Smaller community hospitals and community health centers often look to leverage Health IT solutions to deliver better patient outcomes, yet they face challenges along the way. They often don’t have access to state of the art, enterprise-grade, solutions that are typically available at larger medical facilities. And due to the size of their organization, they are faced with budgetary constraints, smaller scale needs, and often their IT teams can struggle to find the right solutions to provide critical data to clinicians and staff.
“In general, health IT is just expensive to deliver,” according to Eric Grendell, Deputy Chief Technology Officer of OCHIN. OCHIN is a network based in Portland, OR, serving community health centers all over the United States. “To build enterprise-class infrastructure that is secure and HIPAA compliant is an expensive undertaking, and then when you add in the talented staff you need on top of that, it can be daunting for a community healthcare organization,” Grendell continued in an interview. “However, without it we can’t provide the access and availability that our members need for their clinical teams, both in the clinic and via vital services for remote communities like telehealth.”
Given this challenge, some community healthcare IT leaders are finding innovative ways to access and integrate enterprise-grade IT to help their organizations empower clinical and administrative teams to deliver state of the art services to their patients.
Michael Archuleta, CIO of Mt. San Rafael Hospital in Trinidad, CO, has found an innovative way to overcome these challenges and deliver value to his organization. When he started at Mt. San Rafael more than 10 years ago, there were servers and switches in housekeeping closets, a 59 percent uptime rate and no disaster recovery plan. There was a general assumption that IT was, as he said, a “bunch of guys working in a basement fixing computers and printers.”
Despite this starting point, Archuleta has built an award winning IT infrastructure that empowers clinicians at Mt. San Rafael to improve population health, boost patient engagement, and introduce new efficiencies to drive better patient outcomes. Archuleta’s starting point for the hospital’s digital transformation was the implementation of an electronic medical records system. With the success of that project, Archuleta and his team moved on to build a data center, implement a virtual desktop infrastructure, and complete virtualization of all servers.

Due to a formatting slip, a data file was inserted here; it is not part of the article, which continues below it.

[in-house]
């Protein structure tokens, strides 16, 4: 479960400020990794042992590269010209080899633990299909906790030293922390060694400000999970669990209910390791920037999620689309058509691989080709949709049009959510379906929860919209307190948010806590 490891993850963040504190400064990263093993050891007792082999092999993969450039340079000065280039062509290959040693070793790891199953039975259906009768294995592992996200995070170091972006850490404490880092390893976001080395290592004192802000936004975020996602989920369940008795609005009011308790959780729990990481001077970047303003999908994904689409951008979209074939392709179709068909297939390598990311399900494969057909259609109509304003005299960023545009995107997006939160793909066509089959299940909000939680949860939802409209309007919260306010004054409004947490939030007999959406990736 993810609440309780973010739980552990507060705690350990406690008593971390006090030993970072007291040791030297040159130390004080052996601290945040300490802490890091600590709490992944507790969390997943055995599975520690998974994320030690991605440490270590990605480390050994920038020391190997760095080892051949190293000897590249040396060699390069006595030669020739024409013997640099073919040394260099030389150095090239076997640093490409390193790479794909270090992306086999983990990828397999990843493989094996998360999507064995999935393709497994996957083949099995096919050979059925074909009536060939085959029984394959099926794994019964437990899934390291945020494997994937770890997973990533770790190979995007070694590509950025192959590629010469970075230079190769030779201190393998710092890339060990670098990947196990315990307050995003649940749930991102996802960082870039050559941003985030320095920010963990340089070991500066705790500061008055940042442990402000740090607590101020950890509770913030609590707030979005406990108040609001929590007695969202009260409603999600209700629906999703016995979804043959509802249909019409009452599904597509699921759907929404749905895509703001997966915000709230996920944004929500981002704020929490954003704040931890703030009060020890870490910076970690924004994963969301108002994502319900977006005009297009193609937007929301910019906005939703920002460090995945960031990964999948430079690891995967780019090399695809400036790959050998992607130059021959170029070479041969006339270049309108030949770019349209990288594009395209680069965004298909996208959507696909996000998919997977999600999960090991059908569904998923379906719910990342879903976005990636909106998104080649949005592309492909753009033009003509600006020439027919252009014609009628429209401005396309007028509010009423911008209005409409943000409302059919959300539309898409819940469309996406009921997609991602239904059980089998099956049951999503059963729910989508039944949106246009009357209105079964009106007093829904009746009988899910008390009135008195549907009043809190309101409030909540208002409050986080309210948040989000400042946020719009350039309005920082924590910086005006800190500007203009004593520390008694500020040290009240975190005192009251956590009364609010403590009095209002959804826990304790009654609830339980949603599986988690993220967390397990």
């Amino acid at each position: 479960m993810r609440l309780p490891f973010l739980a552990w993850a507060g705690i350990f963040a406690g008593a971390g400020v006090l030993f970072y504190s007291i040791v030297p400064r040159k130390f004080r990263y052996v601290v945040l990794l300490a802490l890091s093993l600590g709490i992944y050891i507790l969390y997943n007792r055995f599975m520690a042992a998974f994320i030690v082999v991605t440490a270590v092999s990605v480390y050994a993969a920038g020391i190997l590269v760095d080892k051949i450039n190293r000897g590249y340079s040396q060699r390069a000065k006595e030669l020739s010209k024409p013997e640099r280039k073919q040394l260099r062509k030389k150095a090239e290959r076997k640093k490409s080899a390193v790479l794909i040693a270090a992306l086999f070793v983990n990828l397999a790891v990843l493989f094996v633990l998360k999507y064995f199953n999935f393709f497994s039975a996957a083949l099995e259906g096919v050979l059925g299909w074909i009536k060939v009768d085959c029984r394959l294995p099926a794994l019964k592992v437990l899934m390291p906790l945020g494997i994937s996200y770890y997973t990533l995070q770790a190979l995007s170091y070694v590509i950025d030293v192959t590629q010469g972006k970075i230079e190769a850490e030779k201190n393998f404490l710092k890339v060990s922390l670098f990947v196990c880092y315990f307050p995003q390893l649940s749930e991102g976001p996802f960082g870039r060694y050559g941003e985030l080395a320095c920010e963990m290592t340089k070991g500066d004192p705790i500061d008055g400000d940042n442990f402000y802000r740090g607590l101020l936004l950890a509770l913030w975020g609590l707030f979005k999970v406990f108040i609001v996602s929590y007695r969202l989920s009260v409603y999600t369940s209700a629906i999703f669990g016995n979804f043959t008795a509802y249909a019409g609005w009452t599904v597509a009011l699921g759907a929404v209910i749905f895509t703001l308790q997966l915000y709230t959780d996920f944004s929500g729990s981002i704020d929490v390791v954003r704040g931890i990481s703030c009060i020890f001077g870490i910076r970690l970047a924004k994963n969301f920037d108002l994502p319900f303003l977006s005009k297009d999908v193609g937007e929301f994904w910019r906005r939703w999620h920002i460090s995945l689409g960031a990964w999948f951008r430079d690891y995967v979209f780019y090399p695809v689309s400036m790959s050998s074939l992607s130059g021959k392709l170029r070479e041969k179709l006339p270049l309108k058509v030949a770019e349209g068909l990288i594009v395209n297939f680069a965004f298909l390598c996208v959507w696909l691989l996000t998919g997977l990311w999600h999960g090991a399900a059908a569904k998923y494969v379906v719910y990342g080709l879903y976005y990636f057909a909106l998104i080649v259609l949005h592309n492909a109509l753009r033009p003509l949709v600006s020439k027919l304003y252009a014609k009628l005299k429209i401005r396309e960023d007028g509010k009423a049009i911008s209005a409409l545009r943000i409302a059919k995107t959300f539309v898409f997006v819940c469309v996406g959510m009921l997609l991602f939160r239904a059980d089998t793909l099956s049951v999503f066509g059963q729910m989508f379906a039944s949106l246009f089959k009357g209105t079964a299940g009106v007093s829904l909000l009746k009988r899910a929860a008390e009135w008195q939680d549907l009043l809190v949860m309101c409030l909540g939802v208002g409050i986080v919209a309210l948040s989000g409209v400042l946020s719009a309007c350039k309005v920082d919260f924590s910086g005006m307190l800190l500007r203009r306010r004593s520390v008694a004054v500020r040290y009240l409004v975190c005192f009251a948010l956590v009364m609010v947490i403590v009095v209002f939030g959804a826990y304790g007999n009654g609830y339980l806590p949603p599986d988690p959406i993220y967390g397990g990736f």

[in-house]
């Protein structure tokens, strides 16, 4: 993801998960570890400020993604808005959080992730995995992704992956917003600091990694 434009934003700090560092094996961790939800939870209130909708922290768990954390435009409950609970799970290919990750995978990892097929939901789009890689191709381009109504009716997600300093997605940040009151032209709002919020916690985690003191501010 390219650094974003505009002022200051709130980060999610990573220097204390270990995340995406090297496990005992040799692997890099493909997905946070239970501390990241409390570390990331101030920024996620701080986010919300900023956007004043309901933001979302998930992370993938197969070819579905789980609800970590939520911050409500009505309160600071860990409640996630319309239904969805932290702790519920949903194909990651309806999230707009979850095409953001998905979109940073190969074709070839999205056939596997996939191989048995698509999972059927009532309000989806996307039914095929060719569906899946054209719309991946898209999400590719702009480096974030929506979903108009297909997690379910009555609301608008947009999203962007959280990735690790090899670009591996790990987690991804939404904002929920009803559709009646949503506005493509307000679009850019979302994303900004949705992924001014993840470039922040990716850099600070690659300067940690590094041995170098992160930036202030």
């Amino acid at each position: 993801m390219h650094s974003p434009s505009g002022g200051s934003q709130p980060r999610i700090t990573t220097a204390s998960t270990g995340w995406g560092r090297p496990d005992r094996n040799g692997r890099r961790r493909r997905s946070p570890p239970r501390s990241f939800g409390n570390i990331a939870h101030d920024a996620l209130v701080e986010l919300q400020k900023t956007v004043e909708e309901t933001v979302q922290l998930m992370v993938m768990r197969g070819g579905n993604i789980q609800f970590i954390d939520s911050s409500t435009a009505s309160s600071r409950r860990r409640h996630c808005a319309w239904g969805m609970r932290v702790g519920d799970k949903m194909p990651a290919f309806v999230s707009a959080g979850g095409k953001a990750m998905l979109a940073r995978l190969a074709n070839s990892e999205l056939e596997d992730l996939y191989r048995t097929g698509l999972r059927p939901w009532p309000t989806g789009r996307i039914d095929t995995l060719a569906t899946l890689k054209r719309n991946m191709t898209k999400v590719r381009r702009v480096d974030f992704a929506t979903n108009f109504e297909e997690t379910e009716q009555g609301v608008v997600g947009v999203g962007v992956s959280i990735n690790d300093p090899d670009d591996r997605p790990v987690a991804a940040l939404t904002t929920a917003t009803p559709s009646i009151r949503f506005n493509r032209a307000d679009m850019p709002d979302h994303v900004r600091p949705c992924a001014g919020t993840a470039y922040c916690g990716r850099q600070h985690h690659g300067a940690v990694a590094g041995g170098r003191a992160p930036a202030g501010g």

Many smaller organizations shy away from enterprise-grade IT like all-flash solutions, believing it will be too expensive. As Grendell shared, he and his team need to challenge themselves when planning a transformation project to benefit member community health centers because every dollar spent on IT “takes money away from our members’ ability to possibly add more providers or facilities, and ultimately provide easier access to affordable care for patients.” Yet, “the return on investment, which includes more robust information security, BCDR improvements, reliable access to patient data, and improved performance, makes digital transformation essential,” he continued.
So how did these two community healthcare IT teams deliver success on what many would contend is impossible?
Grendell provided some additional insight saying, “We look for tools and technology that provide efficiencies that we wouldn’t get without enterprise-grade solutions. They enable us to manage larger systems with fewer staff, be more efficient about it, and focus on where the problem areas exactly are in order to quickly get to the source of the problem and correct it.”
According to Archuleta one contributing factor to success was due to building a strong partnership. He told us, “We’ve found that having a trusted and experienced business partner like NetApp can help you plan and execute on the vision while avoiding money pits and other points of failure. That was essential to our success.”
One example Archuleta shared was, “When we built our first data center, we wanted to add an all-flash solution. Not only would an all-flash solution deliver efficiencies in our operating costs and performance and reliability benefits to our end users, but it would support us long-term as we grew our electronic health record conversion and virtualized our servers, for example. Despite the additional CAPEX, the Board approved the funding because of the improved performance, the return on investment and OPEX savings, and the guidance we received from our team at NetApp.”
Want to learn more about how NetApp helps community hospitals and health centers become data thrivers? Click here.